“Do you see it, boys?” Uncle Mac pointed across an open field toward some mesquite trees. “It’s an 8 point buck!”
It was 6:00 am, still grey outside. Our bodies were cold and our feet were wet from walking (Uncle Mac called it “tracking”) through dew drenched fields for 2 hours. Complaining and hungry.
My younger brother whispered, “He’s kidding us again!”
True, Uncle Mac was a trickster, always messing with us. At one point, early on in the hike, my brother had asked, “Uncle Mac, when are we gonna see something?”
Uncle Mac just said, “Depends on what you’re looking for.”
But now Uncle Mac was excited. “It’s right there, boys: about a 100 yards, behind that scrub brush.”
We slowly followed his arm and forefinger toward the trees. Nothing!
“You trickin us, Uncle Mac? It’s just brush.”
He turned to us, calmly, “As long as you draw your attention to something about which you’ve already made up your mind, you probably won’t really see what you are actually looking at.”
Okay, that’s how Zen Mac would have said it!
What Uncle Mac actually said was, “Boys, you’re looking too hard! Take a deep breath and exhale… slowly. Just be patient and look around over there. You’ll see it. It’s right there.”
So I relaxed… took a calm breath and patiently looked around in the general area where he pointed. I took another deep breath.
Then I noticed something — a tiny movement … then the tip of an antler, and then the whole rack and the deer’s head!
“I see it! It’s right there!” We both saw it.
The next thing we expected to hear was the loud crack of Uncle Mac’s rifle being fired.
Instead, it was just a long silence.
And then he asked, “Who’s hungry? Let’s go back into town for some pancakes!”
He picked up his rifle and we made the long trek back to the trail head. We were so excited to see the buck it hadn’t occurred to us that, once again, we’d been on a hunting trip with Uncle Mac that seemed to be about something other than hunting. Or maybe, the trip had simply been what it needed to be at the time. All the way back we talked about how funny it was we couldn’t see at first what was right there all along.
Some years ago I attended an ecumenical community of churches event in Dallas. There were rabbis, preachers, priests. A Muslim Imam was sitting off a little bit from the bulk of the gathering, all by himself.
A colleague told me he was new to the community, from Iran, and people were kind of uncomfortable around him. I was new to the community myself, having just finished seminary. But I had (and still have) a fascination for cultural and personal stories.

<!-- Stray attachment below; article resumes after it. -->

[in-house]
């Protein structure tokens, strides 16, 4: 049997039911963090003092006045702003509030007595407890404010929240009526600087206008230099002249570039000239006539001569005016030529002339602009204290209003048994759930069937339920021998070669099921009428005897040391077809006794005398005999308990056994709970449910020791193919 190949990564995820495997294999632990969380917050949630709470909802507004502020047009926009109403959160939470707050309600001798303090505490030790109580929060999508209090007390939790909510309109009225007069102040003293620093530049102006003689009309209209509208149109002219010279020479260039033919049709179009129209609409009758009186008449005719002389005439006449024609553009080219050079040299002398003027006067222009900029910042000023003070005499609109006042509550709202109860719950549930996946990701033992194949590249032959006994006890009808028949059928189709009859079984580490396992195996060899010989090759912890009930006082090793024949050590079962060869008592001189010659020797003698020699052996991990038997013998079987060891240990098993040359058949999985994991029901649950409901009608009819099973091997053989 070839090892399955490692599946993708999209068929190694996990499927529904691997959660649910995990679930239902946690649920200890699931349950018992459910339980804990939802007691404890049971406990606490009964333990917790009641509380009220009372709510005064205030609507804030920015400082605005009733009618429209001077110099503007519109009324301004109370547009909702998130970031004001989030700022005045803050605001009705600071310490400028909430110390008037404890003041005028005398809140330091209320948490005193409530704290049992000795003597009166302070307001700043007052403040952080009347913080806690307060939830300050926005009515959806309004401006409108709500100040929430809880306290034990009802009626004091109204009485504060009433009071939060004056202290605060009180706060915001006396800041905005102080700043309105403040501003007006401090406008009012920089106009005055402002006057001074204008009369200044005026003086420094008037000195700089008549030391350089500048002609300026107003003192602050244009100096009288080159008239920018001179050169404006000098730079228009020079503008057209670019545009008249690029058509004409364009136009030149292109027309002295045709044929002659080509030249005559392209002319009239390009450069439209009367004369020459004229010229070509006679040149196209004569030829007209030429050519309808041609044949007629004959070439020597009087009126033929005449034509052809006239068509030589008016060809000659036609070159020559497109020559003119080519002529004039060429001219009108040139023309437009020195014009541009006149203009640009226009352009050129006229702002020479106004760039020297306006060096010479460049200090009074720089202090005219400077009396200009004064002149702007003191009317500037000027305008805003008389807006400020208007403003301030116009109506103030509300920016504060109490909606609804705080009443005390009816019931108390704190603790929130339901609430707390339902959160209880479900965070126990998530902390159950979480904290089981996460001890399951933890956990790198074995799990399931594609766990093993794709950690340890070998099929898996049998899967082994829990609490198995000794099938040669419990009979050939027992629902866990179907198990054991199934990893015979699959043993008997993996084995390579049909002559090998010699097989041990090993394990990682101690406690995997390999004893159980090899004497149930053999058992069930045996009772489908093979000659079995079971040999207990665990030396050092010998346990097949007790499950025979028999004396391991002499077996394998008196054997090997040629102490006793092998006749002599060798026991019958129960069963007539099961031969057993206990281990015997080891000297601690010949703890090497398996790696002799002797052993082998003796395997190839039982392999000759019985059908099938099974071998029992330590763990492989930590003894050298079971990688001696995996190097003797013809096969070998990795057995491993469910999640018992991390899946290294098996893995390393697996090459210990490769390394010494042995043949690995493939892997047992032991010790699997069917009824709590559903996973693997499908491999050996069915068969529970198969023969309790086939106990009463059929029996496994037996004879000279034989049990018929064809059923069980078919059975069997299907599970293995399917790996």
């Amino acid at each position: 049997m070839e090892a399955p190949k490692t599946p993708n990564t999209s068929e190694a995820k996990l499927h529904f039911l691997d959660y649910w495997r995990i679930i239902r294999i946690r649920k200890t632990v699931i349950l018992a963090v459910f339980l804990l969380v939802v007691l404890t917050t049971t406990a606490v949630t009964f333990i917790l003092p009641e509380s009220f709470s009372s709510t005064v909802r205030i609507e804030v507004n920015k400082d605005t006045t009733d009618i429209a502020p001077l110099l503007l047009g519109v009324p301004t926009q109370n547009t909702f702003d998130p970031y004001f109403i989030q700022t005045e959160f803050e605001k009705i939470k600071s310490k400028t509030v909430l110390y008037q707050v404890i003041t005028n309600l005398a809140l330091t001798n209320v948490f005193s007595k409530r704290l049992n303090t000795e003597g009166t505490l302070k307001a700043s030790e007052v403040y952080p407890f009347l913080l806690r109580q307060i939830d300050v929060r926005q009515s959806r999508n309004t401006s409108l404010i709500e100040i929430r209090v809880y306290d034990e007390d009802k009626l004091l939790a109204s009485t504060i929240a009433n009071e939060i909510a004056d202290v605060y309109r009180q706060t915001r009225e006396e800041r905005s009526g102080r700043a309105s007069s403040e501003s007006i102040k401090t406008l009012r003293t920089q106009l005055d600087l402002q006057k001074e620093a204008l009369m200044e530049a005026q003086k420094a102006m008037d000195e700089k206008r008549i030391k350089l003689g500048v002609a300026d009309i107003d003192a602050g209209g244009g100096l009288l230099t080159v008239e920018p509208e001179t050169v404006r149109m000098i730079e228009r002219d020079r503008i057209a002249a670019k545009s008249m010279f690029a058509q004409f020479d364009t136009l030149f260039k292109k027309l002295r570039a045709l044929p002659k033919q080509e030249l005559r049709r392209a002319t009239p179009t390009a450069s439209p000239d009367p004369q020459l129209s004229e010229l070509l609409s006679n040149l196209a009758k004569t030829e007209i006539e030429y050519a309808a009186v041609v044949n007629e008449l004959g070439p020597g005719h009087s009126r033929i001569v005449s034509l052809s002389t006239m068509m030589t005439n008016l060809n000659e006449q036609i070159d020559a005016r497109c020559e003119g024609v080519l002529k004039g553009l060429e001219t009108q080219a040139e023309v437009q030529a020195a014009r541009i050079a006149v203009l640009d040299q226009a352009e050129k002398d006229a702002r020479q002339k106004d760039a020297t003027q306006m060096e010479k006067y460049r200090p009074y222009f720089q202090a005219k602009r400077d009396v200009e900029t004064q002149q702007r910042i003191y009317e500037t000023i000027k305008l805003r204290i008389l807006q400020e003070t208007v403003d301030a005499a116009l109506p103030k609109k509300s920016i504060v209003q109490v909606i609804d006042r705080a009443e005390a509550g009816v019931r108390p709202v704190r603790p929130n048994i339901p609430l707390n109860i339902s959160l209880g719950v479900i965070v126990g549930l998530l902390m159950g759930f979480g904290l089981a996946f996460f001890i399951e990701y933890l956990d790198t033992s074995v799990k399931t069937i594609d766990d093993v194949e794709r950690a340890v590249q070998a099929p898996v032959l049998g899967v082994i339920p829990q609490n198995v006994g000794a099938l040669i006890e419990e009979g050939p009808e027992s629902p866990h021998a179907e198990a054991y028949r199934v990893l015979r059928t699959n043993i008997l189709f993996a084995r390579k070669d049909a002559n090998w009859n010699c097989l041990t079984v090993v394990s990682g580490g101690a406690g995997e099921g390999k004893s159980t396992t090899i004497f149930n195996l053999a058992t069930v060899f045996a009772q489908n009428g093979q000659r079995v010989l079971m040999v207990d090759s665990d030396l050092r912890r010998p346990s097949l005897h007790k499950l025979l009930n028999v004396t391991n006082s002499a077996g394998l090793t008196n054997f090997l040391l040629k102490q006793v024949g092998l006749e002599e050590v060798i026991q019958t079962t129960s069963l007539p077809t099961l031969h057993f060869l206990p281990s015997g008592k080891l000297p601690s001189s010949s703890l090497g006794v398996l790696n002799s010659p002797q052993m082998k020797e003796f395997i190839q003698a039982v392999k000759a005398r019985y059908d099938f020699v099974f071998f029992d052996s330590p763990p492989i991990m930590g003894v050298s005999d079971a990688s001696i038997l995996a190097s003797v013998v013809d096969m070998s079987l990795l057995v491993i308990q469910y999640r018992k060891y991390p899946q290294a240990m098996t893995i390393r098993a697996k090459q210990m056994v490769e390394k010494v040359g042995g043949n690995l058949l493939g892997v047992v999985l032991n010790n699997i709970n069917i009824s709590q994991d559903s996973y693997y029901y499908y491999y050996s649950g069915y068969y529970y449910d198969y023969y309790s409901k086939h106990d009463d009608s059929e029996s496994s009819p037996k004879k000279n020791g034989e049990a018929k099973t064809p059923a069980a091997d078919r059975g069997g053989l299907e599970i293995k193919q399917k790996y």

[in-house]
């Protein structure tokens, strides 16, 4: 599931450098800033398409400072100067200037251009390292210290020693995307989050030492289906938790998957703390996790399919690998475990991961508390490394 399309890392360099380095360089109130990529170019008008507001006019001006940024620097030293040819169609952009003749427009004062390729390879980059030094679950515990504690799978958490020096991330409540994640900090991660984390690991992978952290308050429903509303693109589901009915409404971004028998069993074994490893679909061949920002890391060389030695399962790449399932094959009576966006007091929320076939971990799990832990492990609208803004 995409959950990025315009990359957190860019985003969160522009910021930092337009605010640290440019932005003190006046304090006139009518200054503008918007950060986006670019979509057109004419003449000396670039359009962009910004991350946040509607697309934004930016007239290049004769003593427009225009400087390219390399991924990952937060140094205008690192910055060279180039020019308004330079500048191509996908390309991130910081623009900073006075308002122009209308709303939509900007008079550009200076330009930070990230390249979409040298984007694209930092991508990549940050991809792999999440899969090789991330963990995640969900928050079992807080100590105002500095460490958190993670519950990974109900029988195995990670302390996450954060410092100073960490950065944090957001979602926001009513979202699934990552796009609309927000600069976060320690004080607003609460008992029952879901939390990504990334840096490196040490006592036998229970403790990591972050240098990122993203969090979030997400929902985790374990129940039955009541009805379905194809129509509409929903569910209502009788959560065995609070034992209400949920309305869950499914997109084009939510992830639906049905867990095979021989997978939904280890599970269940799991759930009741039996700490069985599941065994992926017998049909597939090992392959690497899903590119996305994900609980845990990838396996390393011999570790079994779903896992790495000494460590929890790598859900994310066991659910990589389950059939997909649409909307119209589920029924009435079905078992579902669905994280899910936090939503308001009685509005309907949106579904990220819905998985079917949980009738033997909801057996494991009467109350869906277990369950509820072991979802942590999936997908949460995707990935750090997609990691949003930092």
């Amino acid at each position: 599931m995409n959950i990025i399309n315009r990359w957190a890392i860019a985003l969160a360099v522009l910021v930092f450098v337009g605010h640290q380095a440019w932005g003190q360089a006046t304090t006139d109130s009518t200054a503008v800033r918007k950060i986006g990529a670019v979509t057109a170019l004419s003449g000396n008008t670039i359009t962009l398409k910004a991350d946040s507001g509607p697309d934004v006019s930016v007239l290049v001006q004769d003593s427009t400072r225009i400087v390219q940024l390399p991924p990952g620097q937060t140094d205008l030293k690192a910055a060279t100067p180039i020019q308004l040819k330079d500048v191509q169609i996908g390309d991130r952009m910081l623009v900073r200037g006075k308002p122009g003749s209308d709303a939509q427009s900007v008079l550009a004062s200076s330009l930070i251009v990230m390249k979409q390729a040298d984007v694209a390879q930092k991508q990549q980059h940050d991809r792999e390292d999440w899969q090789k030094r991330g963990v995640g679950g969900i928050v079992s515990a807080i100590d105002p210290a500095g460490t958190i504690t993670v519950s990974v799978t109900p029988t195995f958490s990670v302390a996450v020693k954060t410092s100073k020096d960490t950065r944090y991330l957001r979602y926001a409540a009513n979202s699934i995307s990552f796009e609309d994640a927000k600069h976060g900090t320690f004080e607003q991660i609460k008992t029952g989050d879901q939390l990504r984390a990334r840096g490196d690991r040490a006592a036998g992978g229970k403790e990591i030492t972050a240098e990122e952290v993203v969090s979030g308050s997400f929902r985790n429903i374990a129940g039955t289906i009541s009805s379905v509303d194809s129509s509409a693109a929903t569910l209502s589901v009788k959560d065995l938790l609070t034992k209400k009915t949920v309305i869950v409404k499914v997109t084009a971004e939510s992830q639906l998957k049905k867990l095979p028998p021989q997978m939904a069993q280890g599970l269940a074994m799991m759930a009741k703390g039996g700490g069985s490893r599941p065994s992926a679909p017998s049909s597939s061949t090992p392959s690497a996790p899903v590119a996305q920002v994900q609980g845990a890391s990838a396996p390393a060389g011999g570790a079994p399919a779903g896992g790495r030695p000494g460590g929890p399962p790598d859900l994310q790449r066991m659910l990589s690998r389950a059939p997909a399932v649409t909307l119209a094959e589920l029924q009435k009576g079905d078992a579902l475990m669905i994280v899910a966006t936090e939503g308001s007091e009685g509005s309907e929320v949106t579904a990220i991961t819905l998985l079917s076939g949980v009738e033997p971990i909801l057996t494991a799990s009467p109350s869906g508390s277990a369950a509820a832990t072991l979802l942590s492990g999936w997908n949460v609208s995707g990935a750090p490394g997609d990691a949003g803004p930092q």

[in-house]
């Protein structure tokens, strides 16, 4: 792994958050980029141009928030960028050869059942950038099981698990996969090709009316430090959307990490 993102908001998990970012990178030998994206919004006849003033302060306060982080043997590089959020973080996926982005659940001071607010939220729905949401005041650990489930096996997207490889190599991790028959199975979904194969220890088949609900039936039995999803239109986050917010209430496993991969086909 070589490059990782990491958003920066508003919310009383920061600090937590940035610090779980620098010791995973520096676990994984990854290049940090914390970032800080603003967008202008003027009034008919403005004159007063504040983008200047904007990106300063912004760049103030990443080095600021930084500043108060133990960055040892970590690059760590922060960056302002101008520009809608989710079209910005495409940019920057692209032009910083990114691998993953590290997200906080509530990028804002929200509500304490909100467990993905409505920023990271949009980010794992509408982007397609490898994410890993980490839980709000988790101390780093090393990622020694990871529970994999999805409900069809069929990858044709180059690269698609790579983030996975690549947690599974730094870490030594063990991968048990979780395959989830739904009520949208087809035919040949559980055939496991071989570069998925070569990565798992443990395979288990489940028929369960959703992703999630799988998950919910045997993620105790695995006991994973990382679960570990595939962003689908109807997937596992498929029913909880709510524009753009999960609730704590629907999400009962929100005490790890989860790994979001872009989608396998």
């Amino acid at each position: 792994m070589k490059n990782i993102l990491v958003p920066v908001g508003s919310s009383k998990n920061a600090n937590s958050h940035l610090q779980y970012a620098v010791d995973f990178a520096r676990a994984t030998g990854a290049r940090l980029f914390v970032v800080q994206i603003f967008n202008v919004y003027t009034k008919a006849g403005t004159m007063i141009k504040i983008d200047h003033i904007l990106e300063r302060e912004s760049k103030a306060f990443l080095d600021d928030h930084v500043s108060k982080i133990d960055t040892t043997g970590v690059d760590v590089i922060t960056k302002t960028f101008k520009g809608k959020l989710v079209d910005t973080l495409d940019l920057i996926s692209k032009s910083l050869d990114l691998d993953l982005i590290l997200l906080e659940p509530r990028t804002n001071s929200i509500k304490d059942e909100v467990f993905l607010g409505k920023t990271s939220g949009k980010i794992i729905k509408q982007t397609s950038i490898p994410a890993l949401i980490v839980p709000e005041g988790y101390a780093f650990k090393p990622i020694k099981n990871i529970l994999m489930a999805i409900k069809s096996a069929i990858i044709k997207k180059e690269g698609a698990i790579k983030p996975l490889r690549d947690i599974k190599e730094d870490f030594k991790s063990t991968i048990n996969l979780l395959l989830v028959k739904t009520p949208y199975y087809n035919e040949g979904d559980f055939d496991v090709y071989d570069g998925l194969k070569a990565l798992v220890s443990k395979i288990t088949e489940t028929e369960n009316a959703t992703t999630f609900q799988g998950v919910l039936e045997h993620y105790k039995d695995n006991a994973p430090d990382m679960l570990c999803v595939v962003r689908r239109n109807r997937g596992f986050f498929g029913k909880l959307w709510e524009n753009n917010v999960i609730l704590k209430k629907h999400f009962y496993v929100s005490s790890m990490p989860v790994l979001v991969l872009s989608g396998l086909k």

So, I went over and introduced myself to him and asked if he knew any of the stories about the Persian trickster, Nasreddin Hodja, and his foolish wisdom.
He seemed surprised. He smiled and quickly launched into one his mother told him as a child. I followed with one I’d recently read. And that sparked even more stories — about Hodja, and then about families.
At some point he asked, “What drew you to all these stories about Hodja and his foolish wisdom?”
I said, “I had an uncle who was a lot like that.”
We are in the middle of the season of Lent, and our reflections on the Prayer of St. Francis, and I’m wondering what it might be like to see things more clearly in order to be a more effective instrument of peace.
Musical instruments are most profound where playing them has created space for the music to be experienced, not just heard — it is an intentional gift of presence. To be an instrument of God’s peace may be much the same, to intentionally create the space around us for hope, for connections, for joy to happen — to be a gift of presence. Scene by scene, moment to moment, I think “seeing” these connections between us is like hearing the music in the silence between the notes.
In that space between us is God’s invitation to be present enough to see more clearly what we might be missing otherwise. What interests and passions and life experiences might connect us to others in healing, unexpected ways that can make for peace?
Or as Uncle Mac might say,“What are you looking for? Don’t look too hard. Take a long, deep breath. Forget about what you think you saw. Now, explore that space. It’s right there.”